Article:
14. 2 points
    Nothing more than a coincidence or for some a convenient reason to doubt his ability It's just not happening for him at the moment That's all It happens to the best
  15. 2 points
    The government need to listen to what's being said on the BBC World Service today . Its outrageous and the biased reporting and agenda is being spread around the world. They appear to be working hand in hand with the EU. The government needs to deal with this and sort out the BBC as they are not representing the whole country.
  16. 2 points
    Certainly dont think its a given that he should walk straight back in...and nor should he. We've looked better defensively since his injury and now suspension ...and if he does it should be more zimmerman whos under threat than hanley
  17. 2 points
    The whole episode was laughable. Go back to the flag and the whistle.
  18. 1 point
    That it was never ever this bad under Chris Hughton I never thought I would say I would long for the glory days of Hughton but that is how far we have fallen
  19. 1 point
    I don't know it We will only be relegated once if it happens so there's nothing to be gained by giving up now and reliving it every weekend.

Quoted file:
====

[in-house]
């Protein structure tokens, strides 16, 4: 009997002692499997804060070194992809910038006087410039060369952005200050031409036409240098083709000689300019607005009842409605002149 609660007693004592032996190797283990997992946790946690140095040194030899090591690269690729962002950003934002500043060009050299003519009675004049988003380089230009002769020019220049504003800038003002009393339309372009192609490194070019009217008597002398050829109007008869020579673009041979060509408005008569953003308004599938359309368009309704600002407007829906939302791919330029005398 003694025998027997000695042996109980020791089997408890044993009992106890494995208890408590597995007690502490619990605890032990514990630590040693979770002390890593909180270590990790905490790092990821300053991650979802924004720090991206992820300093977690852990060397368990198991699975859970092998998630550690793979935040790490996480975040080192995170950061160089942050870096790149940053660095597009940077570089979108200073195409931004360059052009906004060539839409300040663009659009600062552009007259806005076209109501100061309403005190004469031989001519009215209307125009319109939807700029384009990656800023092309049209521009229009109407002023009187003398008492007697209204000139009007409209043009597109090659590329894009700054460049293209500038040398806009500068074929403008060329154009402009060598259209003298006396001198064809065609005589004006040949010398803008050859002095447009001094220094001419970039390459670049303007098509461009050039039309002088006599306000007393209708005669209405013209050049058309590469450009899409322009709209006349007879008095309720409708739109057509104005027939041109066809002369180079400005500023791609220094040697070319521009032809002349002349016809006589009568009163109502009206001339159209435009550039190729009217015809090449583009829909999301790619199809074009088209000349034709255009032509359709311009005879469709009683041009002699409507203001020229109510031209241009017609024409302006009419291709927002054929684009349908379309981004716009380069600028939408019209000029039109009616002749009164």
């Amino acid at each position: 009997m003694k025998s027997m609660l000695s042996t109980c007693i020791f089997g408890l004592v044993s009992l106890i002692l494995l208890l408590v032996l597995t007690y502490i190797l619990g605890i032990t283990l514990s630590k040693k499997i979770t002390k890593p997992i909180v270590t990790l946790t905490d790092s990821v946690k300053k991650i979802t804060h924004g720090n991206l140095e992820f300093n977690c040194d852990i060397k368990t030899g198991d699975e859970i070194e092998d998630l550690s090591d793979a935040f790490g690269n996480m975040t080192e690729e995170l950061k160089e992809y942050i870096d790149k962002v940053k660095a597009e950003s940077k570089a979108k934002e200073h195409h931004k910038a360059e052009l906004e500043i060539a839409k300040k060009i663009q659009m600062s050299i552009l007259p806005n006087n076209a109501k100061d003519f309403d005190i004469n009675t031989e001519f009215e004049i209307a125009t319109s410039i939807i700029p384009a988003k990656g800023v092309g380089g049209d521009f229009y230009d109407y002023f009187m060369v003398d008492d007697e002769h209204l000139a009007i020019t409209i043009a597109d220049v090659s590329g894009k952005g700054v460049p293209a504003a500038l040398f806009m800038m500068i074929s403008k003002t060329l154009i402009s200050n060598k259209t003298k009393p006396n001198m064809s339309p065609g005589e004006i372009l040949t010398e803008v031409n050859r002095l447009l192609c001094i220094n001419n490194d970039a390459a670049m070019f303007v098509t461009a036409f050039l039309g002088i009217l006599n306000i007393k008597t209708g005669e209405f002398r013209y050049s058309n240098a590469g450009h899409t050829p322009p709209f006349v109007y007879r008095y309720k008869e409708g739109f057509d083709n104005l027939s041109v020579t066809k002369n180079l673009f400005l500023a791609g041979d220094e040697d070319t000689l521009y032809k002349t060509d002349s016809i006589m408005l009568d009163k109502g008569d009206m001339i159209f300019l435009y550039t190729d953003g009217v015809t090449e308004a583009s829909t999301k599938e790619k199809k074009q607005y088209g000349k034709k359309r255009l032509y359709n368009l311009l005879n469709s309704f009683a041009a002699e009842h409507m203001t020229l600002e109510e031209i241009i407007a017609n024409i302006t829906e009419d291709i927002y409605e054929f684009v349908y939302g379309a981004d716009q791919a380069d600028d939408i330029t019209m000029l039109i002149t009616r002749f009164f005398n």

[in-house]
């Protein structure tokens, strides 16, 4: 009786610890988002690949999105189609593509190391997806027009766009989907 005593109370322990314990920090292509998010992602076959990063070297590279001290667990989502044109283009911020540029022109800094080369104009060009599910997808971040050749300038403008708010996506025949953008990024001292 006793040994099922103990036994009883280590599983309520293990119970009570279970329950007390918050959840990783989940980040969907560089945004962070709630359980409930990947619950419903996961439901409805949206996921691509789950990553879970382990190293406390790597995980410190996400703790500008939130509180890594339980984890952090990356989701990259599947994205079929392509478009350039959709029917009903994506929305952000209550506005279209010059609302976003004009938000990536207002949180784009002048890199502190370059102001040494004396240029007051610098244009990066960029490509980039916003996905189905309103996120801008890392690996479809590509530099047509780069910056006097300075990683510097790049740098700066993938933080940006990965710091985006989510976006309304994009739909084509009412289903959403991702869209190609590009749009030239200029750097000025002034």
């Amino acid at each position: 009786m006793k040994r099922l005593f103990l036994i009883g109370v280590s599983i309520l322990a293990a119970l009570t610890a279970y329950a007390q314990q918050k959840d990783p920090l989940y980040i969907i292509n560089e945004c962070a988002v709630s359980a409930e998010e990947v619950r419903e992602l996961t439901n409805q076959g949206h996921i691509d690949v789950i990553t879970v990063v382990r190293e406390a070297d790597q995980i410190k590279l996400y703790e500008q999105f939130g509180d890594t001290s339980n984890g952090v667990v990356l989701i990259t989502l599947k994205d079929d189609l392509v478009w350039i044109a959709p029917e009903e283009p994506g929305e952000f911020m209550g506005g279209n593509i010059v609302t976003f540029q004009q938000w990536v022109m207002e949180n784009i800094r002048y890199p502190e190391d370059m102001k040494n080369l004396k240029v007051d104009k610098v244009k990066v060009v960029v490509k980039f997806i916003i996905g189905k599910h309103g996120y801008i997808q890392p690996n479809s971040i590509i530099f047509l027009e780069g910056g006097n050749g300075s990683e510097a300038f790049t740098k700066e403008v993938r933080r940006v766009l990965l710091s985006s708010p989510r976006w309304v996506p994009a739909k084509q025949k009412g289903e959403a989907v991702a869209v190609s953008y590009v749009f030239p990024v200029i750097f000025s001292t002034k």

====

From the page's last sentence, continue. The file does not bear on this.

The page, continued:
20. 1 point
    Exactly why the EU won't get a free trade deal with us. No Deal is better than a Bad Deal....... LOL
  21. 1 point
    So keen are they to get into an argument they are arguing about completely different things and saying the other is wrong even though both know the other isnt wrong.
  22. 1 point
    The only detail you're interested in is what's best for the EU, you old
  23. 1 point
    I have generally found that telling your existing customer you will no longer comply with his purchase requirements rather quickly leads the to loss of your supply contract. So Boris can bluster all he likes, but the question is who needs the other party’s business more? BTW with the stunt pulled (twice now) of DC denying sections of press access to the PM, who is enjoying the country’s first steps into a slide to 21st Century racism? It’s a great club, US, Brazil, Russia, Hungary to name a few.
  24. 1 point
    At last we have a proactive government with a proper vision, believing in the UK and making its demands clear to the EU from the outset. I wonder if Farage has had a hand in this............... What a breath of fresh air this new government is........ looking after the interests of UK PLC !!!
  25. 1 point